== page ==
3 Replies Latest reply on Nov 11, 2019 3:31 AM by LucD

    VM & hosting datastore size report

    AhmadAfsar Lurker

      Hello,

       

      I am a newbie to PowerCLI and  strong will to learn. Struggling since a month but no luck.

      Would be great if someone can help with a script which fulfills below need.

       

      1. VM Name

      2. VM Size

      3. Hosting datastore

      4. Hosting datastore total space in gb

      5. Hosting datastore used space in gb

      6. Hosting datastore free space in gb

       

      Thanks everyone.

        • 1. Re: VM & hosting datastore size report
          LucD Guru
          User ModeratorsvExpertCommunity Warriors

          First, did you already do a search in this community?

          There are quite a few example scripts in here doing exactly what you are asking for.

           

          Try like this.
          Note that

           

          • The VMHost information is available on the object returned by Get-VM under the VMHost property
          • The same VirtualMachine object also contains information about the datastore(s) on which the VM lives, under DatastoreIdList property.
          • With the Get-View cmdlet you can access the vSphere objects. In this case the Datastore object. Note that PowerCLI cmdlets return what are called .NET Objects. These are not the same as vSphere objects.
          • On a Select-Object you can use what is called a calculated property. These are hash tables with a Name and Expression entry. In the Expression part a script can manipulate data. They are in fact script blocks.
          • In a PowerShell script one can use the .NET methods. That is what [Math]::Round is doing.
          • The -join operator combines elements of an array with the character specified on the right side of the -join operator.

           

          Get-VM |

          Select Name,

              @{N='UsedSpaceGB';E={[math]::Round($_.UsedSpaceGB,1)}},

              @{N='VMHost';E={$_.VMHost.Name}},

              @{N='Datastore';E={

                  $script:ds= Get-View -Id $_.DatastoreIdList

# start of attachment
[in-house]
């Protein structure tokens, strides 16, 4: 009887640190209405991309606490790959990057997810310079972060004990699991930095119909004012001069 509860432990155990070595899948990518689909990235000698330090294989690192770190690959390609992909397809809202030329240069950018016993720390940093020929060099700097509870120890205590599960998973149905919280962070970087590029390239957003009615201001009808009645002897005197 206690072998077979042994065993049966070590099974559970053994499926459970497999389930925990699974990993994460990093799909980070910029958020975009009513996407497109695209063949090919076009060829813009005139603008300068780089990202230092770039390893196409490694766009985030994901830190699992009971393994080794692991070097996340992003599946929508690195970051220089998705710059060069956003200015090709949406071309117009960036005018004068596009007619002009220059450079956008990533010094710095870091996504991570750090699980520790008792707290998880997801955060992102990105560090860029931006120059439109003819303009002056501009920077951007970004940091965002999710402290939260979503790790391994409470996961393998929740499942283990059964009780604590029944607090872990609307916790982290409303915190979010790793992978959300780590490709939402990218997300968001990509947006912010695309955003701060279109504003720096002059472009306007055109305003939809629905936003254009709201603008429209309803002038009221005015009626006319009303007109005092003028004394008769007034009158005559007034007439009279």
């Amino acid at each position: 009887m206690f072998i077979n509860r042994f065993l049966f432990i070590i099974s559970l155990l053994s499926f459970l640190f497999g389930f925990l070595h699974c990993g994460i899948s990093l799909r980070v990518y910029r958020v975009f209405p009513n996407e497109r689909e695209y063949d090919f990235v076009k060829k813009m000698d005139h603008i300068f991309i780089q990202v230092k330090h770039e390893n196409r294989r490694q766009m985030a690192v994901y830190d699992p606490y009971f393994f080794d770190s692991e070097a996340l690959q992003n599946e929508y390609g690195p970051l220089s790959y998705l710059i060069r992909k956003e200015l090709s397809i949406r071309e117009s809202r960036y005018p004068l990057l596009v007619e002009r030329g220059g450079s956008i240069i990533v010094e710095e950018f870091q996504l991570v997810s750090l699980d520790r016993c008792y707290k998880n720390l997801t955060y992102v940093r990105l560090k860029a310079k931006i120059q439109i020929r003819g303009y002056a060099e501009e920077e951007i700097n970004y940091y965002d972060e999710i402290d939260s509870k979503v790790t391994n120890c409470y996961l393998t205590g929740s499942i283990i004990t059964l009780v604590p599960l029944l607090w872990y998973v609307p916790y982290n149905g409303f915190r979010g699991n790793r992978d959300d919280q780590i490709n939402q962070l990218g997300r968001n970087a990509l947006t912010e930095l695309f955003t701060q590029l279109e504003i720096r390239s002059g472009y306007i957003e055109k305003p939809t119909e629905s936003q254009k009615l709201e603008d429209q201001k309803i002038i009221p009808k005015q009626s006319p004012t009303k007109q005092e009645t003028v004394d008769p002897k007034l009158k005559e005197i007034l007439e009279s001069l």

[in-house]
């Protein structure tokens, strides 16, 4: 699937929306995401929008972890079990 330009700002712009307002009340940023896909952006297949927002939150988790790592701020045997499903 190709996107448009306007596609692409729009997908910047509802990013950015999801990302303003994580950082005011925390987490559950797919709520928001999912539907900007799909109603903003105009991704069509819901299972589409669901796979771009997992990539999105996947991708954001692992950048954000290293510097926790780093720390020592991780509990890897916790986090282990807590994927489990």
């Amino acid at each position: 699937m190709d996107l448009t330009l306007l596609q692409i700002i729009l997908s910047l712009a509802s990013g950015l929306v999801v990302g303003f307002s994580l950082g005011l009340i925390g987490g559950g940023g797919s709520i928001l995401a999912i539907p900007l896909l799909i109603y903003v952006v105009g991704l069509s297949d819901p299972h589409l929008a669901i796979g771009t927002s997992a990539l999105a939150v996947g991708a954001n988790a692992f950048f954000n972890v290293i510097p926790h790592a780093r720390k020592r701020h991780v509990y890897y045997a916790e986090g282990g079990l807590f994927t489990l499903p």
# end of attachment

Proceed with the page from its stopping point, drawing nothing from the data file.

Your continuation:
$script:ds.Name -join '|'}},

              @{N='DatastoreCapacityGB';E={($script:ds.Summary | %{[math]::Round($_.Capacity/1GB,0)}) -join '|'}},

              @{N='DatastoreUsedGB';E={($script:ds.Summary | %{[math]::Round(($_.Capacity - $_.FreeSpace)/1GB,0)}) -join '|'}},

              @{N='DatastoreFreeGB';E={($script:ds.Summary | %{[math]::Round($_.FreeSpace/1GB,0)}) -join '|'}}

          1 person found this helpful
          • 2. Re: VM & hosting datastore size report
            AhmadAfsar Lurker

            Hello LucD,

             

            A big thank you. This is what my needs was. Yes, I already searched before posting this and came across some scripts but those were not really what I was looking for.

            I am very thankful for the explanation that helped me to understand the things and I was able to pull the free datastore space in Percent as well.

             

            Just one thing that I did not get is $script:ds part.

             

            Thank you once again.

            • 3. Re: VM & hosting datastore size report
              LucD Guru
              User ModeratorsCommunity WarriorsvExpert

              In PowerShell, a variable is always in what is called a scope.

              There are 3 of those scopes:

               

              • local: within one code block (the default)
              • script: for the entire script
              • global: for your PS session

               

              Since the Expressions in a calculated property are code blocks, all variables defined in there are only known within that code block.

              Since I wanted to avoid having to fetch the datastores multiple times, I defined that variables in the script scope.

              That way the variable is known in the Expression blocks of the other calculated expressions.